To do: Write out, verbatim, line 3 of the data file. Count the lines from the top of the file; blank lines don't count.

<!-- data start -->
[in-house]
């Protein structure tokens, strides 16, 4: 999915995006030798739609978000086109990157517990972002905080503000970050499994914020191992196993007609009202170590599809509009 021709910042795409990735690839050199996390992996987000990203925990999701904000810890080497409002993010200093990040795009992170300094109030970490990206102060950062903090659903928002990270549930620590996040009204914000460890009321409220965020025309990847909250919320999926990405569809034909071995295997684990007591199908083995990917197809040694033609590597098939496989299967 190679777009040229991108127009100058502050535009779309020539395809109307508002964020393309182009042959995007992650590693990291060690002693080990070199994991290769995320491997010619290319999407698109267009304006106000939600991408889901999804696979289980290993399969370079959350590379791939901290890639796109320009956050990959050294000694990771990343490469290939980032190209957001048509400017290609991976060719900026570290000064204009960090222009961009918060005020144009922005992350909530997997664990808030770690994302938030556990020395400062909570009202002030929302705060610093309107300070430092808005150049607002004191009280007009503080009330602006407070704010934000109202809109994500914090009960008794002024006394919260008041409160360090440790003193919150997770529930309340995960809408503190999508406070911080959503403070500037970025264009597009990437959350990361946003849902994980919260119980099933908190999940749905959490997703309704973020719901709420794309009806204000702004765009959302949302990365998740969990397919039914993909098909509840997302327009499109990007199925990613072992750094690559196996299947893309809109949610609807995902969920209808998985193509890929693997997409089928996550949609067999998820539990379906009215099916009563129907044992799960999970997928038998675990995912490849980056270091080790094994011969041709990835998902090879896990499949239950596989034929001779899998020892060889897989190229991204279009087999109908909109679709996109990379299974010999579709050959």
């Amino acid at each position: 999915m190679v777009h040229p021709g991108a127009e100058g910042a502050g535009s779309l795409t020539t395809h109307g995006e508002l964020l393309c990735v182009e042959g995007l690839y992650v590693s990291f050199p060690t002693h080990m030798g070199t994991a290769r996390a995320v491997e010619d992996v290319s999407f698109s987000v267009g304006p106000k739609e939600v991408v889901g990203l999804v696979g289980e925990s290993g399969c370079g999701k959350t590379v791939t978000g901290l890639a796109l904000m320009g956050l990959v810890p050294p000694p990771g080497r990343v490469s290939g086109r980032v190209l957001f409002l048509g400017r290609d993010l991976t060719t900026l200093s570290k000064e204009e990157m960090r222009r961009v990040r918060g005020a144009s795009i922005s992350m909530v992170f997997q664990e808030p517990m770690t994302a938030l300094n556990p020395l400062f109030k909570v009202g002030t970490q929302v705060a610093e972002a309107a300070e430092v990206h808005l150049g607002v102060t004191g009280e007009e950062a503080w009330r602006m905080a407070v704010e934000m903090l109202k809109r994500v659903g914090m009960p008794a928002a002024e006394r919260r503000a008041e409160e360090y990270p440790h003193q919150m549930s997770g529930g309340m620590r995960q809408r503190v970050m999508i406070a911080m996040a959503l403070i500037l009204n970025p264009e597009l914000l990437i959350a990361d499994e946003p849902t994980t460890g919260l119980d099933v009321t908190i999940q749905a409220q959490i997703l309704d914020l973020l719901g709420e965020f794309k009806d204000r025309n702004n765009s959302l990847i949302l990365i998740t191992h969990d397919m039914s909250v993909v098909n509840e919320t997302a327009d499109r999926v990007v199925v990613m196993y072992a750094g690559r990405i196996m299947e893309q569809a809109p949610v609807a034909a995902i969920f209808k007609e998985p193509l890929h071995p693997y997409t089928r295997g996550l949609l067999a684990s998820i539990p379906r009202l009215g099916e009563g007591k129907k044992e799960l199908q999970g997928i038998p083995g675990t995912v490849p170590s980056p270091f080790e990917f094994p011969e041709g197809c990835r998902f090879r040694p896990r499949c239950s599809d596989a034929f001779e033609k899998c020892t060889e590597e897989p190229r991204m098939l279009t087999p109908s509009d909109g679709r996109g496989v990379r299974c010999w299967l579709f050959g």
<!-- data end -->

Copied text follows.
């Amino acid at each position: 999915m190679v777009h040229p021709g991108a127009e100058g910042a502050g535009s779309l795409t020539t395809h109307g995006e508002l964020l393309c990735v182009e042959g995007l690839y992650v590693s990291f050199p060690t002693h080990m030798g070199t994991a290769r996390a995320v491997e010619d992996v290319s999407f698109s987000v267009g304006p106000k739609e939600v991408v889901g990203l999804v696979g289980e925990s290993g399969c370079g999701k959350t590379v791939t978000g901290l890639a796109l904000m320009g956050l990959v810890p050294p000694p990771g080497r990343v490469s290939g086109r980032v190209l957001f409002l048509g400017r290609d993010l991976t060719t900026l200093s570290k000064e204009e990157m960090r222009r961009v990040r918060g005020a144009s795009i922005s992350m909530v992170f997997q664990e808030p517990m770690t994302a938030l300094n556990p020395l400062f109030k909570v009202g002030t970490q929302v705060a610093e972002a309107a300070e430092v990206h808005l150049g607002v102060t004191g009280e007009e950062a503080w009330r602006m905080a407070v704010e934000m903090l109202k809109r994500v659903g914090m009960p008794a928002a002024e006394r919260r503000a008041e409160e360090y990270p440790h003193q919150m549930s997770g529930g309340m620590r995960q809408r503190v970050m999508i406070a911080m996040a959503l403070i500037l009204n970025p264009e597009l914000l990437i959350a990361d499994e946003p849902t994980t460890g919260l119980d099933v009321t908190i999940q749905a409220q959490i997703l309704d914020l973020l719901g709420e965020f794309k009806d204000r025309n702004n765009s959302l990847i949302l990365i998740t191992h969990d397919m039914s909250v993909v098909n509840e919320t997302a327009d499109r999926v990007v199925v990613m196993y072992a750094g690559r990405i196996m299947e893309q569809a809109p949610v609807a034909a995902i969920f209808k007609e998985p193509l890929h071995p693997y997409t089928r295997g996550l949609l067999a684990s998820i539990p379906r009202l009215g099916e009563g007591k129907k044992e799960l199908q999970g997928i038998p083995g675990t995912v490849p170590s980056p270091f080790e990917f094994p011969e041709g197809c990835r998902f090879r040694p896990r499949c239950s599809d596989a034929f001779e033609k899998c020892t060889e590597e897989p190229r991204m098939l279009t087999p109908s509009d909109g679709r996109g496989v990379r299974c010999w299967l579709f050959g």